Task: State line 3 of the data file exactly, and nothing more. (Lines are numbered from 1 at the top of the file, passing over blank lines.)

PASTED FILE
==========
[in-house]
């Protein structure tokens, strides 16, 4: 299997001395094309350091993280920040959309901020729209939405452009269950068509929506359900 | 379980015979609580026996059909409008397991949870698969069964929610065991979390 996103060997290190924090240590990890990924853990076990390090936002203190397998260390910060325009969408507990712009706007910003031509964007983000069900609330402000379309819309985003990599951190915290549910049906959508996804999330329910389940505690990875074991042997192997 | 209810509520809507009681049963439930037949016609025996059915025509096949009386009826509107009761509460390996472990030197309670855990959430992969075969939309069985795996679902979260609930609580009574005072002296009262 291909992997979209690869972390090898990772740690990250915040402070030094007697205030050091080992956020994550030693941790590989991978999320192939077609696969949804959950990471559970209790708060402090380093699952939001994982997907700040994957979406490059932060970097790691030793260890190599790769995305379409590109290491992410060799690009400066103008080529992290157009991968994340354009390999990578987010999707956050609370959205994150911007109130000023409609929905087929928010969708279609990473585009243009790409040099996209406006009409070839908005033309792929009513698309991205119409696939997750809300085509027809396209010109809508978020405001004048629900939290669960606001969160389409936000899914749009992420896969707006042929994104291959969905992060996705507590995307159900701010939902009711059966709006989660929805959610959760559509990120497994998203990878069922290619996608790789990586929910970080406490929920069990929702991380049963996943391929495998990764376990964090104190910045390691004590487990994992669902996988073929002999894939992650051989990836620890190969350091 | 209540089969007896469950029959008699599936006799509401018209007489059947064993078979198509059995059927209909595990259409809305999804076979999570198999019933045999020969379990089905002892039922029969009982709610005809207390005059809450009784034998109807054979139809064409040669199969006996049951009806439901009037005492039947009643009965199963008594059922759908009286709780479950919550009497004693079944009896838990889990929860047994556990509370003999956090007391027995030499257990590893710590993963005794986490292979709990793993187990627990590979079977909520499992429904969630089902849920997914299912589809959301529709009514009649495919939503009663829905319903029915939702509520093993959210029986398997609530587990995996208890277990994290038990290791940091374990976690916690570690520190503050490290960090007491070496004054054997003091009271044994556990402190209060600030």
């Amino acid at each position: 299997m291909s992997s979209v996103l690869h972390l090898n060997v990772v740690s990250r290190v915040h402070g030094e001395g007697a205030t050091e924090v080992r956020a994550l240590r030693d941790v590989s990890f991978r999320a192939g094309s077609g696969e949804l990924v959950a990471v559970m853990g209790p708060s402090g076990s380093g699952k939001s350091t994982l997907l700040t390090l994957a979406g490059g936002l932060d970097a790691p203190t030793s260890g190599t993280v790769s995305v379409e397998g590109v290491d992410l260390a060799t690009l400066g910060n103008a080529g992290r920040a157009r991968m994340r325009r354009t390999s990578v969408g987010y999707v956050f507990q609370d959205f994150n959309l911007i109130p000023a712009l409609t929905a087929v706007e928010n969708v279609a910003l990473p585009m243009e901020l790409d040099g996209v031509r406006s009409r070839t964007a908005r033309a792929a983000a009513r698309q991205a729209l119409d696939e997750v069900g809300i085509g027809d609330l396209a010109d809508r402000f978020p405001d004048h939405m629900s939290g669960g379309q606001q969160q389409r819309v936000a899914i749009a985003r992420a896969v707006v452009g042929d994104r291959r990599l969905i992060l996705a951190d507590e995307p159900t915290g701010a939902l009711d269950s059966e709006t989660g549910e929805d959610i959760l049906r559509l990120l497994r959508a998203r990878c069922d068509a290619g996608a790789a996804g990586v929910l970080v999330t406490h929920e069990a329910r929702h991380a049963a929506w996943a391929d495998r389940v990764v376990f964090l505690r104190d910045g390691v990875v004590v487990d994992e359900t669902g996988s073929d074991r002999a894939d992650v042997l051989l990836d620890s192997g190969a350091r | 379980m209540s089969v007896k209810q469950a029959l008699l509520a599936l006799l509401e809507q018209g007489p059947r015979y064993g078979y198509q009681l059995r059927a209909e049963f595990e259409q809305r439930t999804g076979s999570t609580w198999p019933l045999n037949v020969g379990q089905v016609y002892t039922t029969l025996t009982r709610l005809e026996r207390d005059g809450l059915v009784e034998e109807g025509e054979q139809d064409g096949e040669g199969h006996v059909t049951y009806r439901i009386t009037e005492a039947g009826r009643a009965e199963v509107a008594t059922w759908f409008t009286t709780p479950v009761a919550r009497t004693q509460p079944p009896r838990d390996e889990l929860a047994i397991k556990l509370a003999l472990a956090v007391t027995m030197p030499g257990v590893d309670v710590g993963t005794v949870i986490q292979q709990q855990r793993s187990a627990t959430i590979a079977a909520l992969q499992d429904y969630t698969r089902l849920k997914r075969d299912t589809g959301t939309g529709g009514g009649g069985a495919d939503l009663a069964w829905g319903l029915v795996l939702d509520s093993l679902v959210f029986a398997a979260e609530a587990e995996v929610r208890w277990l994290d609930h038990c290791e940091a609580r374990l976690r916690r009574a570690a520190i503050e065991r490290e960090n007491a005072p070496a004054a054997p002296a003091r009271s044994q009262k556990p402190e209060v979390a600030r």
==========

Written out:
């Amino acid at each position: 299997m291909s992997s979209v996103l690869h972390l090898n060997v990772v740690s990250r290190v915040h402070g030094e001395g007697a205030t050091e924090v080992r956020a994550l240590r030693d941790v590989s990890f991978r999320a192939g094309s077609g696969e949804l990924v959950a990471v559970m853990g209790p708060s402090g076990s380093g699952k939001s350091t994982l997907l700040t390090l994957a979406g490059g936002l932060d970097a790691p203190t030793s260890g190599t993280v790769s995305v379409e397998g590109v290491d992410l260390a060799t690009l400066g910060n103008a080529g992290r920040a157009r991968m994340r325009r354009t390999s990578v969408g987010y999707v956050f507990q609370d959205f994150n959309l911007i109130p000023a712009l409609t929905a087929v706007e928010n969708v279609a910003l990473p585009m243009e901020l790409d040099g996209v031509r406006s009409r070839t964007a908005r033309a792929a983000a009513r698309q991205a729209l119409d696939e997750v069900g809300i085509g027809d609330l396209a010109d809508r402000f978020p405001d004048h939405m629900s939290g669960g379309q606001q969160q389409r819309v936000a899914i749009a985003r992420a896969v707006v452009g042929d994104r291959r990599l969905i992060l996705a951190d507590e995307p159900t915290g701010a939902l009711d269950s059966e709006t989660g549910e929805d959610i959760l049906r559509l990120l497994r959508a998203r990878c069922d068509a290619g996608a790789a996804g990586v929910l970080v999330t406490h929920e069990a329910r929702h991380a049963a929506w996943a391929d495998r389940v990764v376990f964090l505690r104190d910045g390691v990875v004590v487990d994992e359900t669902g996988s073929d074991r002999a894939d992650v042997l051989l990836d620890s192997g190969a350091r | 379980m209540s089969v007896k209810q469950a029959l008699l509520a599936l006799l509401e809507q018209g007489p059947r015979y064993g078979y198509q009681l059995r059927a209909e049963f595990e259409q809305r439930t999804g076979s999570t609580w198999p019933l045999n037949v020969g379990q089905v016609y002892t039922t029969l025996t009982r709610l005809e026996r207390d005059g809450l059915v009784e034998e109807g025509e054979q139809d064409g096949e040669g199969h006996v059909t049951y009806r439901i009386t009037e005492a039947g009826r009643a009965e199963v509107a008594t059922w759908f409008t009286t709780p479950v009761a919550r009497t004693q509460p079944p009896r838990d390996e889990l929860a047994i397991k556990l509370a003999l472990a956090v007391t027995m030197p030499g257990v590893d309670v710590g993963t005794v949870i986490q292979q709990q855990r793993s187990a627990t959430i590979a079977a909520l992969q499992d429904y969630t698969r089902l849920k997914r075969d299912t589809g959301t939309g529709g009514g009649g069985a495919d939503l009663a069964w829905g319903l029915v795996l939702d509520s093993l679902v959210f029986a398997a979260e609530a587990e995996v929610r208890w277990l994290d609930h038990c290791e940091a609580r374990l976690r916690r009574a570690a520190i503050e065991r490290e960090n007491a005072p070496a004054a054997p002296a003091r009271s044994q009262k556990p402190e209060v979390a600030r």